time allows, putting a problem aside for a while can give you
a new perspective.

   30 Minutes … To Solve that Problem

Bug lists and wish lists
These are simply lists of things that cause you irritation or
dissatisfaction (bug lists), and things you would like to
change or achieve (wish lists). They are a useful and fun way
to search for opportunities to improve your performance at
work, aim for promotion and increase your satisfaction with
                Combination techniques
Various techniques require you to combine unrelated
objects or ideas, to see if there is a new, practical outcome.
This kind of activity has led to the production of a number
of commercial items, such as the multi-purpose workbench
and the Swiss Army knife.
   One combination technique is attribute listing, which is
used to identify ways to improve something. It consists of
three stages:
1. describe the physical attributes or characteristics of each
    component of the item or system;
2. describe the functions of each component;
3. examine each component in turn, to see if changing its
    attributes would bring about an improvement in its
One example is a screwdriver. The simple original version
has been improved by the addition of numerous variations,
including a filament for current detection, multiple screw-in
shafts, magnetic blades and ratchet mechanisms.
   Attribute listing can also be used to search for alternative
areas in which a product or service could be used, by
looking for applications for individual attributes. The attri-
butes of optical fibres, for instance, have made them useful

                                     Devising solutions

in fields as diverse as telecommunications, medicine and
exhibition lighting.
   Morphological analysis is a similar technique. A simple
method of carrying out such analysis is to do the following:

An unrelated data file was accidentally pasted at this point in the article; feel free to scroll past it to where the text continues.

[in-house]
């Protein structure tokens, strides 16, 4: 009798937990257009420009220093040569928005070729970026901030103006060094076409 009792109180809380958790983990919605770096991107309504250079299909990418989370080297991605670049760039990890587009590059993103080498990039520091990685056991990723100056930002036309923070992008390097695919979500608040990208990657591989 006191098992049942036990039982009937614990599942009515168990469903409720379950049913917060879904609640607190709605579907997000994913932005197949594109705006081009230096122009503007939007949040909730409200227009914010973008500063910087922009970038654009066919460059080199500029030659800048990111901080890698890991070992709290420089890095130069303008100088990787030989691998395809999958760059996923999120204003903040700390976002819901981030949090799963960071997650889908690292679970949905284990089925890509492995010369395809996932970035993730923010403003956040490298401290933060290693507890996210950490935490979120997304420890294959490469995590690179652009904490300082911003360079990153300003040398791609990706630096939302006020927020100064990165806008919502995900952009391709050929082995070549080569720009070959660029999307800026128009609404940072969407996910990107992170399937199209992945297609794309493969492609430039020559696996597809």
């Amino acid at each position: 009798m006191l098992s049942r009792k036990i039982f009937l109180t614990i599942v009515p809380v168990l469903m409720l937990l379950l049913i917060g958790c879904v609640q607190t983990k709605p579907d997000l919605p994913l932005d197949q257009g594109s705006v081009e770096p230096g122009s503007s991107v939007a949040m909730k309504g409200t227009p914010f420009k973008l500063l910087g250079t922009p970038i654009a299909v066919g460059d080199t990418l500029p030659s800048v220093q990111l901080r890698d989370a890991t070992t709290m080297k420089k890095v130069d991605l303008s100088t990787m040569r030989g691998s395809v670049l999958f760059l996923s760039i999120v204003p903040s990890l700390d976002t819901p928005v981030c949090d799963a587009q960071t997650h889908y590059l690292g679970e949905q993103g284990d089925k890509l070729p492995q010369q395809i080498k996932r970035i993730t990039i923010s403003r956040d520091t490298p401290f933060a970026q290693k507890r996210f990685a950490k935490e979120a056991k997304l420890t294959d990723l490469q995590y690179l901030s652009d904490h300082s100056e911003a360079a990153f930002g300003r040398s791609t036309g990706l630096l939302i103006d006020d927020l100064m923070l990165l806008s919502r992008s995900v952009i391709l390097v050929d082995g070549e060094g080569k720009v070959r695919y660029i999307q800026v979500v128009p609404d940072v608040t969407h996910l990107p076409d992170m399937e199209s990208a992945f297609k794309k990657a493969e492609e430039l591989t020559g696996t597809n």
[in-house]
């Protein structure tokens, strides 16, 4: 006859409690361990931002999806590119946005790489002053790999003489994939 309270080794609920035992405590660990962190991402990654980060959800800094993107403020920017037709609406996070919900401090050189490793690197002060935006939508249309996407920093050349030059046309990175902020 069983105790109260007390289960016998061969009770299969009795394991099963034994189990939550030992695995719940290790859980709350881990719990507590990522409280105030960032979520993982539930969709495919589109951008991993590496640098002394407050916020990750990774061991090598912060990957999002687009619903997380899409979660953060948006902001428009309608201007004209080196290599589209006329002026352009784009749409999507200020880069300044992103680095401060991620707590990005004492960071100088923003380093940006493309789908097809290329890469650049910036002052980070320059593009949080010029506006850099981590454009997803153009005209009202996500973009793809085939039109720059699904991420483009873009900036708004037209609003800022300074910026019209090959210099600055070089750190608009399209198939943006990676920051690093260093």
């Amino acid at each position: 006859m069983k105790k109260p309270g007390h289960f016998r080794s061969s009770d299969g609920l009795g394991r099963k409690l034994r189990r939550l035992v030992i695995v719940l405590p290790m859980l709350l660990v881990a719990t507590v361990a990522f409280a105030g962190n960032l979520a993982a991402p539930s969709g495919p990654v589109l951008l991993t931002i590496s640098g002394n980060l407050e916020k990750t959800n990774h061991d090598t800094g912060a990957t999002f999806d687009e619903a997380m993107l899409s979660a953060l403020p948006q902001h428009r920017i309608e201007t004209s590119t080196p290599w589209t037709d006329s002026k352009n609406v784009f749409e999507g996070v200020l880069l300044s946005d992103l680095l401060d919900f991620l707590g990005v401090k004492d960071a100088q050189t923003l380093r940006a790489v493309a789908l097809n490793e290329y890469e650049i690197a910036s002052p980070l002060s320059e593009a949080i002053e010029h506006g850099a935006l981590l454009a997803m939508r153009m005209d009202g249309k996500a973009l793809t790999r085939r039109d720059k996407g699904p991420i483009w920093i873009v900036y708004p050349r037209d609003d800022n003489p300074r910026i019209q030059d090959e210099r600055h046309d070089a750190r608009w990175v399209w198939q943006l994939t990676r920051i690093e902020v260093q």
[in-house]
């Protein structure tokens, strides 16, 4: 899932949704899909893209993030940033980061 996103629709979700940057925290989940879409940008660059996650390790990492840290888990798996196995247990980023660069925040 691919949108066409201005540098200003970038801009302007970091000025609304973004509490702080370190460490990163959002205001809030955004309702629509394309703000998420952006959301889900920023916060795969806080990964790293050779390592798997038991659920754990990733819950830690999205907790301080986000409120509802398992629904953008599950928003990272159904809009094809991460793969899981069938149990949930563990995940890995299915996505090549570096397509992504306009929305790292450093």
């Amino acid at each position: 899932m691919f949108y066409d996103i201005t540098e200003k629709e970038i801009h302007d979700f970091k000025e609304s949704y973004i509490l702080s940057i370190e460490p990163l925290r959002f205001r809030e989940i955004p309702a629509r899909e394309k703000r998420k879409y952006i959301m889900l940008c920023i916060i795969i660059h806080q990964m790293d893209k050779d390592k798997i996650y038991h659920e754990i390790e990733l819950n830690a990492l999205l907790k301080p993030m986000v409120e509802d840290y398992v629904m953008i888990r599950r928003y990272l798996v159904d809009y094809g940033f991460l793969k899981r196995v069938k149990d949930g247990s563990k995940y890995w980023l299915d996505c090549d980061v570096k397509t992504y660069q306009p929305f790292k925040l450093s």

1. list the parameters of the situation;
2. sub-divide each into its smallest parts;
3. represent these parts in a matrix;
4. examine all possible combinations of these parts.
A simple way to represent each component is to draw a
three-dimensional cube and divide it into many smaller
cubes. Along the edges of the cube, write one component in
each square. Each small cube can represent a combination
of six different components. Try it using the following
simple example (or your own). List the various options for
motivating people at work. Along one side, list the different
behaviours that can be rewarded, one per square. Then list
how they can be rewarded and then how often they can be
rewarded. You will see how the forced combination suggests
ideas you may not otherwise have imagined.
The best idea-generation technique to use is often
determined by the type of problem and what you are trying
to achieve. In situations where you have a choice, practice
will tell you which techniques will work best for you. With
practice, these techniques will become less mechanical and



A lot of problem solving takes place in group settings.
Meetings and informal discussions are used to air ideas and
points of view. These can help to solve problems where
participants have shared responsibility or a contribution to
make. Often, however, full advantage is not taken of group
settings. When used properly, group gatherings can be the
best way to solve some problems.
                When groups are useful
It is important to know when and when not to work in a
group. The following checklist can help you decide. The
more you answer ‘Yes’ to these questions, the more
appropriate it is to use group problem solving.
     Can the problem be defined in many different ways?
     Is information from many different sources required?

                                       Working together

   Is it a specialized problem?
   Does the problem have implications for many people?
   Are there likely to be many possible solutions?
   Is it a complex problem with many different aspects?
   Will a solution need to be agreed by others?
The deciding question is always: Are suitable and relevant
people available to work together on this problem?
                   Success as a group
Problem solving can be complex and frustrating. It requires
a careful manipulation of mental skills, and this is very
susceptible to outside influence. When people are working
together, they influence each other; group problem solving
has to be managed very carefully if the best results are to be
   Group problem solving has potential drawbacks as well
as benefits. Some people working in a group may perceive
the situation as competitive. Some may ignore what others
are suggesting in their eagerness to express their own ideas.
Others may want to conform to the consensus. Although
agreement on ideas may be gained easily in a group setting,
groups also tend to select and approve solutions quickly
without exploring all the possibilities.
   Meetings convened to solve problems are often directed
ineffectively. There may be no designated leader to give
direction to the discussion. Conversely, a strong leader or